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It seems like an endless debate: What's the most effective way to lose excess weight?
In recent years, at least some of the debate has come down to the question: Is it low fat diets or low carb diets?
To answer at least part of that question, researchers at Brigham and Women's Hospital and the School of Public Health at Harvard have reviewed 53 recent studies on the topic. They say that review makes it clear that low fat diets are not any more effective than other weight loss plans.
Epidemiologist Deirdre Tobias, with the Division of Preventive Medicine at Brigham and Women's, joined Morning Edition's Bob Oakes to discuss the review.
When looking at sustaining weight loss for at least a year, are low fat diets any less effective than other diets?
Overall, we found that it seemed across all diets that none were particularly successful. Low fat were certainly no more effective than higher fat diets. We did find that higher fat, low carbohydrate diets were slightly better than low fat. But overall, it seemed that focusing on a percent of calories from fat, whether it's higher or lower just wasn't an effective strategy for long-term weight loss.
Are you surprised that none of the diets seem to work?
We were surprised and not surprised at the same time. We've seen a tremendous focus on weight loss and dieting products — stick to this diet plan or that diet plan — over the last several decades. But in the end, obesity and overweight have only gone up. So clearly something that we're doing is not right.
What's the best way to lose weight?
This suggests that the best way to lose weight is probably not to focus on total fat, so our emphasis really should probably shift to healthy eating patterns and talking about foods rather than nutrients, because foods are what we eat at the end of the day. And we know foods that are good for us — fruits, vegetables, whole grains, limiting our intake of red and processed meat and refined grains and sugar. ... If we focus on foods and patterns, then these other nutrients that we think are potentially harmful for us like saturated fat, those will all fall into place. We'll end up having an overall healthy balanced diet for a number of reasons including weight loss.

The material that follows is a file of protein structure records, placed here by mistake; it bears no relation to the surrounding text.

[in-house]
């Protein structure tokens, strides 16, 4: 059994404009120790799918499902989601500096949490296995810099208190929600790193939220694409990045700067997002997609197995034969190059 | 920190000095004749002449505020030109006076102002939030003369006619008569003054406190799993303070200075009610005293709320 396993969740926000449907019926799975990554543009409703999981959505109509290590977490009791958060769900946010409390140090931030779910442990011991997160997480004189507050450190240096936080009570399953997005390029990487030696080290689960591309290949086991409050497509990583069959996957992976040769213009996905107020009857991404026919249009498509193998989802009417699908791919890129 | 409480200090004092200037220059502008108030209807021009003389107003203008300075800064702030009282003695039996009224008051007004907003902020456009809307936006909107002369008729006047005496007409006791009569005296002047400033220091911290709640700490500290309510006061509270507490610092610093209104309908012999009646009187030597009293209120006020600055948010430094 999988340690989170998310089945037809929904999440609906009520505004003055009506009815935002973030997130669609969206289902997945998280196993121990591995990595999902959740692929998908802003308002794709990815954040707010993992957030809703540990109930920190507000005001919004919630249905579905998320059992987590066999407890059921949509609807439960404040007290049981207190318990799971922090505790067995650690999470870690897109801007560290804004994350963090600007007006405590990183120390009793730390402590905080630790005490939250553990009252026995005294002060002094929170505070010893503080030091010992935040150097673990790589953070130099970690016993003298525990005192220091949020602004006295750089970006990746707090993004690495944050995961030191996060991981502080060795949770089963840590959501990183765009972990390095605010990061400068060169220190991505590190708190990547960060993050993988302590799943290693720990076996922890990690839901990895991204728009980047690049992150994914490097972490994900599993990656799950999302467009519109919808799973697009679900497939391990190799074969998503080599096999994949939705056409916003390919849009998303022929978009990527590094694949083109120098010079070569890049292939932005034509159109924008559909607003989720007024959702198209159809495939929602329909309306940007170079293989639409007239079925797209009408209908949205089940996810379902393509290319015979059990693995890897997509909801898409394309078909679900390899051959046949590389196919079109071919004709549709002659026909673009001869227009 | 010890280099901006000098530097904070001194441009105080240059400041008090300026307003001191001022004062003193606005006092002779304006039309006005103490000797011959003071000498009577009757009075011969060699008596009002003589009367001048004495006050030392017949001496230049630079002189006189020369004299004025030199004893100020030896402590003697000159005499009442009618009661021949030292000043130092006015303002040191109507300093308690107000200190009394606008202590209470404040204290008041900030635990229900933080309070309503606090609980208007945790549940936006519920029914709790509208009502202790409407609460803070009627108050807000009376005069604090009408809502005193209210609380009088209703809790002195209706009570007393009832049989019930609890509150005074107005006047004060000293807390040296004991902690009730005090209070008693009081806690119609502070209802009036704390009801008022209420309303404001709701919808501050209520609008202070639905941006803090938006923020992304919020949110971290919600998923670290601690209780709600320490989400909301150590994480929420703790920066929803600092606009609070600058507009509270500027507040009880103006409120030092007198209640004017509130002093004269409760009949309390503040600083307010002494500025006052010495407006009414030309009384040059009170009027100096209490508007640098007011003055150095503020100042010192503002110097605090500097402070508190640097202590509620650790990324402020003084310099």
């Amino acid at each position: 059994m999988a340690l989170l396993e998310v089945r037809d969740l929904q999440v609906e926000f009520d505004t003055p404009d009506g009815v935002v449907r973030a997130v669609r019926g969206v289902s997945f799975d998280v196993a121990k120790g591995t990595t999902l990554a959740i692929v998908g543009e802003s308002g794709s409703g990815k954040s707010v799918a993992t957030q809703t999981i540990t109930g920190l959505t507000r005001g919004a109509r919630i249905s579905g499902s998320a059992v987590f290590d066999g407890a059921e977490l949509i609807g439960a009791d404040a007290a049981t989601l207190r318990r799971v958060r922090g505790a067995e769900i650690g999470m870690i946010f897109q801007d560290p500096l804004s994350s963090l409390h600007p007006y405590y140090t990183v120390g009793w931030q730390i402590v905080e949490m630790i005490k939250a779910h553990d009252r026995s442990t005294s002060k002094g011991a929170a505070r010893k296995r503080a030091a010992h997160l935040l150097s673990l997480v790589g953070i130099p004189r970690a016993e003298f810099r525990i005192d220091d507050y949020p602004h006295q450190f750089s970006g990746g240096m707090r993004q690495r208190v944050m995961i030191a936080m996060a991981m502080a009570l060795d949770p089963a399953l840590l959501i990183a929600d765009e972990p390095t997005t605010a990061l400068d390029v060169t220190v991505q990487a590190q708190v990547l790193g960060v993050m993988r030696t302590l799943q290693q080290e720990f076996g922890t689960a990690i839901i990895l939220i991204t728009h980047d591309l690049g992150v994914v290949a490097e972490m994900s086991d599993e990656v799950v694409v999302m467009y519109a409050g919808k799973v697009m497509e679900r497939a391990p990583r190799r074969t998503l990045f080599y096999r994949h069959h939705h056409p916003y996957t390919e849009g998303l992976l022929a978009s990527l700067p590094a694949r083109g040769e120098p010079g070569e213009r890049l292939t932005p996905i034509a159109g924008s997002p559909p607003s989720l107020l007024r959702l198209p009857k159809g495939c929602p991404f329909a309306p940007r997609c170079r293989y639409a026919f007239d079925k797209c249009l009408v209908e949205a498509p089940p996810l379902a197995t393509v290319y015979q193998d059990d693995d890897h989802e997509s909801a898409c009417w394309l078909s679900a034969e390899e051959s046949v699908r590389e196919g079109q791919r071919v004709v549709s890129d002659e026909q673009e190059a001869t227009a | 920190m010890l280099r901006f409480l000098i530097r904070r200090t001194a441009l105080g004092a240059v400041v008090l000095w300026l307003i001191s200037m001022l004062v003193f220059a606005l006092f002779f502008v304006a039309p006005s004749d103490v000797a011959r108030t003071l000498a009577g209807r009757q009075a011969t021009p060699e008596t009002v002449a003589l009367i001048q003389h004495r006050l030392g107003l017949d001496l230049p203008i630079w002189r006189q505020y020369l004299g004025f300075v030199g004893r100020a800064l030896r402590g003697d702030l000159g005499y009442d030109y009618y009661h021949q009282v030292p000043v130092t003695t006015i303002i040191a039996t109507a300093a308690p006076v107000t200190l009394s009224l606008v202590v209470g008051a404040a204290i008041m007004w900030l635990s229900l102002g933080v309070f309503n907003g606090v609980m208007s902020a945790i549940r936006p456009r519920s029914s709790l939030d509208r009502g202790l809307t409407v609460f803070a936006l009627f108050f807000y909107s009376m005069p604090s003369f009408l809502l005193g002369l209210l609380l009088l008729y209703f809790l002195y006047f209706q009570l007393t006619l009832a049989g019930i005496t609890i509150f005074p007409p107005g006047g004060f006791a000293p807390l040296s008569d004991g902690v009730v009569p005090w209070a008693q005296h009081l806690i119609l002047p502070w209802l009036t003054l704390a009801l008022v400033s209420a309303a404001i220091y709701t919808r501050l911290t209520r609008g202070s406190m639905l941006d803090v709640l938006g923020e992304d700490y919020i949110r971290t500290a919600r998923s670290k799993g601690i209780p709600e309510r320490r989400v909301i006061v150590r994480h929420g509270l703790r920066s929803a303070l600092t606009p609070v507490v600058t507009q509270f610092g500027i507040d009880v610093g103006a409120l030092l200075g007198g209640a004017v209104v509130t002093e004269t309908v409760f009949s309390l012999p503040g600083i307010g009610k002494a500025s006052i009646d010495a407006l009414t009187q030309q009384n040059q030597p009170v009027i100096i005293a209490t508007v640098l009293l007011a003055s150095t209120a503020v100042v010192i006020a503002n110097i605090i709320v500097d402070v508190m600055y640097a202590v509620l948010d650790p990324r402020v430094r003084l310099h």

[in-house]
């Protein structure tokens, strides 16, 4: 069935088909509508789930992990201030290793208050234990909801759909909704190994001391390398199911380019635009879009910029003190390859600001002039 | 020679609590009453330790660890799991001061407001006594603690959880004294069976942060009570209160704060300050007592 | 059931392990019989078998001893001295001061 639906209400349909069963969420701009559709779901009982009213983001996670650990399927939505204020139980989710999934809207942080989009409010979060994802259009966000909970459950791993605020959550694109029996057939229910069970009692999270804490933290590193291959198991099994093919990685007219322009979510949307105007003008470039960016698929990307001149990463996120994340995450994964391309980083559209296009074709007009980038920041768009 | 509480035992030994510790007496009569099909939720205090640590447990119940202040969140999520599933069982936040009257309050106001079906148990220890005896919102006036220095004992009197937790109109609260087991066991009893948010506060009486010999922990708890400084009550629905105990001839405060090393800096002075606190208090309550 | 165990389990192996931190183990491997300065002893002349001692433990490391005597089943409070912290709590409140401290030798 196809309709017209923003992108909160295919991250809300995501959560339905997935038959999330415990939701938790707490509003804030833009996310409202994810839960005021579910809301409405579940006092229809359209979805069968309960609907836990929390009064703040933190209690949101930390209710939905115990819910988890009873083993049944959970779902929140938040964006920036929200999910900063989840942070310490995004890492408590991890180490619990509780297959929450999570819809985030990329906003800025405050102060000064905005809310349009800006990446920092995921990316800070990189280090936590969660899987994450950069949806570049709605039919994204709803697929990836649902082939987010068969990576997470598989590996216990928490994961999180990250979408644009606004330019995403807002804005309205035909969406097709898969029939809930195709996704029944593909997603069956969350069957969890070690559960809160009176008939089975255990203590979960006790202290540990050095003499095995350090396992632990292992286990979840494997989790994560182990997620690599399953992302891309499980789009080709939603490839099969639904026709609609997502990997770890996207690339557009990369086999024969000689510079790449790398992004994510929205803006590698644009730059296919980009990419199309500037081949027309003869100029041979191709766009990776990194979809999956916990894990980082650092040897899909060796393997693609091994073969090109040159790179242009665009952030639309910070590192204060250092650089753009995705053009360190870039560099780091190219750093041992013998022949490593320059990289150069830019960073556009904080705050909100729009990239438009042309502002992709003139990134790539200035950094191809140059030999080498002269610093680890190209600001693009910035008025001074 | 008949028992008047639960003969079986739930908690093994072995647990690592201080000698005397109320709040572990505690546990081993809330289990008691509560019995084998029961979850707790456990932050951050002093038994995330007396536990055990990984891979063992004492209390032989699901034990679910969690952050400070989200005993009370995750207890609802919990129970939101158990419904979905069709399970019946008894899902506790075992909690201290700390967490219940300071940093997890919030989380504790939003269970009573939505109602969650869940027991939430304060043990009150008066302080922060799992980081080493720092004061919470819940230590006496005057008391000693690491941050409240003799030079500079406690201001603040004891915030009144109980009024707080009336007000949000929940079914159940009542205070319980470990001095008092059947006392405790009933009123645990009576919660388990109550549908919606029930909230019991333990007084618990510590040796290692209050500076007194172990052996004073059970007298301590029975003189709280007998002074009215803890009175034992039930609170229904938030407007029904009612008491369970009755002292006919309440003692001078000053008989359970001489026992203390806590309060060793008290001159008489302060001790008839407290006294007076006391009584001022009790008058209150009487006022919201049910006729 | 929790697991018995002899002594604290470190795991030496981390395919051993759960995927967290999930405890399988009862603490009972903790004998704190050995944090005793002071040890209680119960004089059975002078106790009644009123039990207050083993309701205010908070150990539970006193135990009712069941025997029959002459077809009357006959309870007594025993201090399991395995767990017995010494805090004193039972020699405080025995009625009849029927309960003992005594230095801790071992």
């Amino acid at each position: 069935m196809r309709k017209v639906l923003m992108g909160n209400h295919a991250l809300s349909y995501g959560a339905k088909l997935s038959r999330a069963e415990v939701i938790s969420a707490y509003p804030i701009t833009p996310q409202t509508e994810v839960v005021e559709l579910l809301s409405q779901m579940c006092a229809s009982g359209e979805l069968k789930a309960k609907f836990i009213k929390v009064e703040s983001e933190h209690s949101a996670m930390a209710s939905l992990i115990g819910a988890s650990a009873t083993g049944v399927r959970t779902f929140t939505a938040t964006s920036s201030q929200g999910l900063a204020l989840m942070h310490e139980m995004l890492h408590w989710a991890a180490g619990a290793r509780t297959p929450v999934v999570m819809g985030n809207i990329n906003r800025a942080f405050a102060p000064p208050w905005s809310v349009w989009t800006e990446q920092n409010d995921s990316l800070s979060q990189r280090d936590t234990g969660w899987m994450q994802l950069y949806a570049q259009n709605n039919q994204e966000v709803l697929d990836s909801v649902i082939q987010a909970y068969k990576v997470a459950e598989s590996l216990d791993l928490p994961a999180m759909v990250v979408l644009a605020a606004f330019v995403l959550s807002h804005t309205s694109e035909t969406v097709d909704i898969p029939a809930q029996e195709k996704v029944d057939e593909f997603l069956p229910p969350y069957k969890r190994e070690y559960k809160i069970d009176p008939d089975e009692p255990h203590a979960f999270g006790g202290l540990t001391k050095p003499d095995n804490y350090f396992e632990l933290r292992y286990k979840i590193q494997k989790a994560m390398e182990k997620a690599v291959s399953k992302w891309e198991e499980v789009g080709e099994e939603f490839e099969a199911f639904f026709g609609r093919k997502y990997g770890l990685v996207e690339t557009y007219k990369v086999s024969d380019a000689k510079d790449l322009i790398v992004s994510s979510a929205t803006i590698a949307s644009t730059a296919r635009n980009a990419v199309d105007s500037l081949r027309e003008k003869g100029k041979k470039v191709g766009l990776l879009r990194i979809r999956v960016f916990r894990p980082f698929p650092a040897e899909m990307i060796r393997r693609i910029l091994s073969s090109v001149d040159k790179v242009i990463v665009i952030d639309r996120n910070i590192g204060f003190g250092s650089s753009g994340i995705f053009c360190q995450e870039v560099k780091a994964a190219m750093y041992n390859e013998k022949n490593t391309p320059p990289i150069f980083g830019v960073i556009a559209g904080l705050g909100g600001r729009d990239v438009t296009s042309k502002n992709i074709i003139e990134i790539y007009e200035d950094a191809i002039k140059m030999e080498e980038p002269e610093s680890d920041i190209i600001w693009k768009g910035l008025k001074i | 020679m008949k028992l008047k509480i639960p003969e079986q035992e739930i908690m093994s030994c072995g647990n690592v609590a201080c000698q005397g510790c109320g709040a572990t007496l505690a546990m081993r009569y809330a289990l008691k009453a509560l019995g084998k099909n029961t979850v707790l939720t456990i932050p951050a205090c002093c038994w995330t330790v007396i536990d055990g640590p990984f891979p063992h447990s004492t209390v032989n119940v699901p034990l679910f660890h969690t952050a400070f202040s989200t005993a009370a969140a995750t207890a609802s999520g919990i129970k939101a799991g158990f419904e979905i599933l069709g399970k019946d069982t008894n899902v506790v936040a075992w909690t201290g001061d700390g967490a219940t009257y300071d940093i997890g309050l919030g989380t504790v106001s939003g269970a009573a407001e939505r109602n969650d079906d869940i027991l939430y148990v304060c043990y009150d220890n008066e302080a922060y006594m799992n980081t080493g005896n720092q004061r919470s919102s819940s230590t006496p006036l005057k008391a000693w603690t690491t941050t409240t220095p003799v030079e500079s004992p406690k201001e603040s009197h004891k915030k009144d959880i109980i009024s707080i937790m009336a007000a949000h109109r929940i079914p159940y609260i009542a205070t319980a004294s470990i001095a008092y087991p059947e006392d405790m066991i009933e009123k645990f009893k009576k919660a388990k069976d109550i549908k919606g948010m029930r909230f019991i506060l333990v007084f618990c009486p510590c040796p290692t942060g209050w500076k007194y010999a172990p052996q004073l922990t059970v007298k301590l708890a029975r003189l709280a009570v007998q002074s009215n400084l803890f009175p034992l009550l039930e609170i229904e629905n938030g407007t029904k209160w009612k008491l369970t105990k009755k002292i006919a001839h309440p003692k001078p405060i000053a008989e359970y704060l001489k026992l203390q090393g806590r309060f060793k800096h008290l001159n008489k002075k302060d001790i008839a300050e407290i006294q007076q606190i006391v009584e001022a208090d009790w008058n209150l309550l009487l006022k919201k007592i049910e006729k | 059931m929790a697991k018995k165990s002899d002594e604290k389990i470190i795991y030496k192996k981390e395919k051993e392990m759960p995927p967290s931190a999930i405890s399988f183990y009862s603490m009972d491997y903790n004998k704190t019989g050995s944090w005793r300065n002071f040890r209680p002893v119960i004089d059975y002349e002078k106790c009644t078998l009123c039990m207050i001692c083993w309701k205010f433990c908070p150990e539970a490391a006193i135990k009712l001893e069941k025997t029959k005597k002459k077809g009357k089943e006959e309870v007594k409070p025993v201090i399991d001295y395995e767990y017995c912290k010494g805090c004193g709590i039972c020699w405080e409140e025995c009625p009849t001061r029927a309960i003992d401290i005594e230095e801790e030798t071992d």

Should we be counting calories?
If we're serious about losing a significant amount of weight, of course we need to focus on calories. I don't know if that means we have to count every single one, but you know, eating extremely large portions, which probably got us there in the first place, is not going to be an optimal strategy to take the weight off.
Are there still health benefits to eating foods that are low in fat?
Certain foods yes. We know that things like dairy and meat products that are high in saturated fat in particular, these are fats that we do want to avoid. These are the bad fats, including trans fat, that we know for a number of reasons, such as cardiometabolic health or heart health, that we need to reduce in our diet. But this is a separate topic from weight loss.
If we say total fat, and villainize all fat, then that leads the public to swap out potentially good fats from things like nuts and olive oil and other healthy cooking oils for refined grains and sugars that are technically, potentially fat free even but certainly no more healthy for us.
This article was originally published on October 30, 2015.
This segment aired on October 30, 2015.
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